The coronavirus is clearly very worrying. It has now been declared a pandemic by the World Health Organisation and almost every country is affected.

The situation is very fast moving, changing from one day to the next.

Government guidance is to wash our hands regularly or to isolate ourselves if we have symptoms. And stay well away from anyone who might be vulnerable, such as older folks or people with existing health conditions that make them weaker.

In times of national crisis we must all pull together and follow expert advice. But as the Official Opposition it is also right that my side probe and test the government’s strategy.

There has been some criticism because we are the only country in Europe not – at the time of writing – to have closed down schools or enforced a stricter lock-down. It may stop the spread but has other consequences. For example closing schools means parents must take time off work to look after their children.

Or worse still, grandparents look after them – making senior citizens more vulnerable to infection.

I am also very disappointed that the government has been giving general guidance not to attend events, rather than enforcing an official ban.

An official ban would trigger insurance pay-outs to support businesses and community groups through this crisis. No official ban means no insurance pay outs. Which is good for the big insurance companies in the City of London, but not good for shops, hotels, pubs, small businesses and large event companies in Chester and elsewhere. Some arrangement has now been made but it’s still too woolly.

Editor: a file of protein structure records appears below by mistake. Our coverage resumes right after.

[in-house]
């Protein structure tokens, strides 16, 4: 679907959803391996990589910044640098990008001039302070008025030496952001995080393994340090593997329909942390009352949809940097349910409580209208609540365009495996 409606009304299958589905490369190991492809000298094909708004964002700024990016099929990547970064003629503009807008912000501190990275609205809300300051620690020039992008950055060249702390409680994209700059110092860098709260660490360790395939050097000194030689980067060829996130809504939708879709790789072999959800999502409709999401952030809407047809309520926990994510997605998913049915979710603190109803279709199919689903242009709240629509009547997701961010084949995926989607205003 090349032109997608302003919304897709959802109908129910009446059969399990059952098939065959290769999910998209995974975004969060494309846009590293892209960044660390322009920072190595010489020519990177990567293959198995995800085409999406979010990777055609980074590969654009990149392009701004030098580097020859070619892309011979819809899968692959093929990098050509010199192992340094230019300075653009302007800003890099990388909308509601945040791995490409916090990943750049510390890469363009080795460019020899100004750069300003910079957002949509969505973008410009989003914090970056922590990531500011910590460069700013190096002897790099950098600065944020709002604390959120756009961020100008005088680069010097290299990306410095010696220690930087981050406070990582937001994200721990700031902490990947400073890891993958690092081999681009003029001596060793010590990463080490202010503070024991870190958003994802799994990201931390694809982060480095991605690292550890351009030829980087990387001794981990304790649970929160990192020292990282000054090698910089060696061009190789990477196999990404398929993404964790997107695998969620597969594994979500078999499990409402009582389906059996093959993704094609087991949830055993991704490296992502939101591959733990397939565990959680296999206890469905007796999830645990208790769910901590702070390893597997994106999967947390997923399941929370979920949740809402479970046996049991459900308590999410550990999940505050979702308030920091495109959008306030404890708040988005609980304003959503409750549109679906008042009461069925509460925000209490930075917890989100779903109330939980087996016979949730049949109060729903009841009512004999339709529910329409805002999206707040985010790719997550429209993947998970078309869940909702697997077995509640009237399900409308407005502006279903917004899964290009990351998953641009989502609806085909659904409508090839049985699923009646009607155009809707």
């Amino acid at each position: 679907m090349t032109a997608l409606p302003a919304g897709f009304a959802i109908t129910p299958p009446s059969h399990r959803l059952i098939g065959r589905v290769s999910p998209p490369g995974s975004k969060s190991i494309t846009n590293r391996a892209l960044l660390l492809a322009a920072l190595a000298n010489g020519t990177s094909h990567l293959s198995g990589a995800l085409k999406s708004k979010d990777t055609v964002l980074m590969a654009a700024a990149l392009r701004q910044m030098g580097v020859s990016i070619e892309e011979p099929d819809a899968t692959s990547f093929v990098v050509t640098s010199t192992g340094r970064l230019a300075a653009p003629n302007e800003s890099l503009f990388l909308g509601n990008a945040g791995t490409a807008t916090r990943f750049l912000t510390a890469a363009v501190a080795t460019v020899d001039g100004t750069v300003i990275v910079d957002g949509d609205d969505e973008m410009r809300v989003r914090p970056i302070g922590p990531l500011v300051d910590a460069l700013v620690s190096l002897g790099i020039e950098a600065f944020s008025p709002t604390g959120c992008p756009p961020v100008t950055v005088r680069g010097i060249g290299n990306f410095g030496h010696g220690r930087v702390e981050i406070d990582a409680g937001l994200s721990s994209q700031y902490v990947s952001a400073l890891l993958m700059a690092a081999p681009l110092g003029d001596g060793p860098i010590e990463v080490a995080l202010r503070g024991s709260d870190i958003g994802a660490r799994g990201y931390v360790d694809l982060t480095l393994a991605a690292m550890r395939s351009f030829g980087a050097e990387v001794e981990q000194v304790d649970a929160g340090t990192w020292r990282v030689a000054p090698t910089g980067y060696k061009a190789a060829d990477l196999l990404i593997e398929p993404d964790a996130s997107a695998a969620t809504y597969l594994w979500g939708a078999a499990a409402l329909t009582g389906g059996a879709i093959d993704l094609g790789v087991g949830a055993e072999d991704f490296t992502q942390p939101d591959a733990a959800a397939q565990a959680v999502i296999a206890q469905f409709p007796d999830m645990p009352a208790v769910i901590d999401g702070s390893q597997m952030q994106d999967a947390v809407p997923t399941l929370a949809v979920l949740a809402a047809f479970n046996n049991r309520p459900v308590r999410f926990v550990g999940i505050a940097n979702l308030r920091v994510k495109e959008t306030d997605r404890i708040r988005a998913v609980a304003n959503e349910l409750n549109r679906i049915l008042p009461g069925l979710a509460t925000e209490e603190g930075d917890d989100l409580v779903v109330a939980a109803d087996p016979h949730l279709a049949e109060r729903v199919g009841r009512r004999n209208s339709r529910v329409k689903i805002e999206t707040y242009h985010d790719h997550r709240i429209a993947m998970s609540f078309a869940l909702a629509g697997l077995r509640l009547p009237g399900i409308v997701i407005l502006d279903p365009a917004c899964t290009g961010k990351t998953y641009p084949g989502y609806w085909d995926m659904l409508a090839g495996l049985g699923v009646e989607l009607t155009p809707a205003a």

Of course, it could be that the UK insurance industry would collapse if this happened. But in that case the government should be honest with us and say so.

It’s the same with testing for corona virus. We can’t track the spread of the disease without testing but the government has largely stopped this. If it’s because we don’t have the capacity to test, they should be honest with us.

I’ve received many offers from constituents to help vulnerable residents who have to isolate. We must balance this support with safeguarding for vulnerable citizens and not give a chance to conmen and thieves to abuse this crisis for nefarious ends, posing as good samaritans – so we must keep an eye out for our friends and neighbours. The council is working with partners in the voluntary, health, charity and business sectors on a coordinated community response. Please check the council website at to find out more.

This is a national, indeed international crisis. We don’t know how long it will last or how badly the country will be affected. So let’s pull together, and get through it all together.

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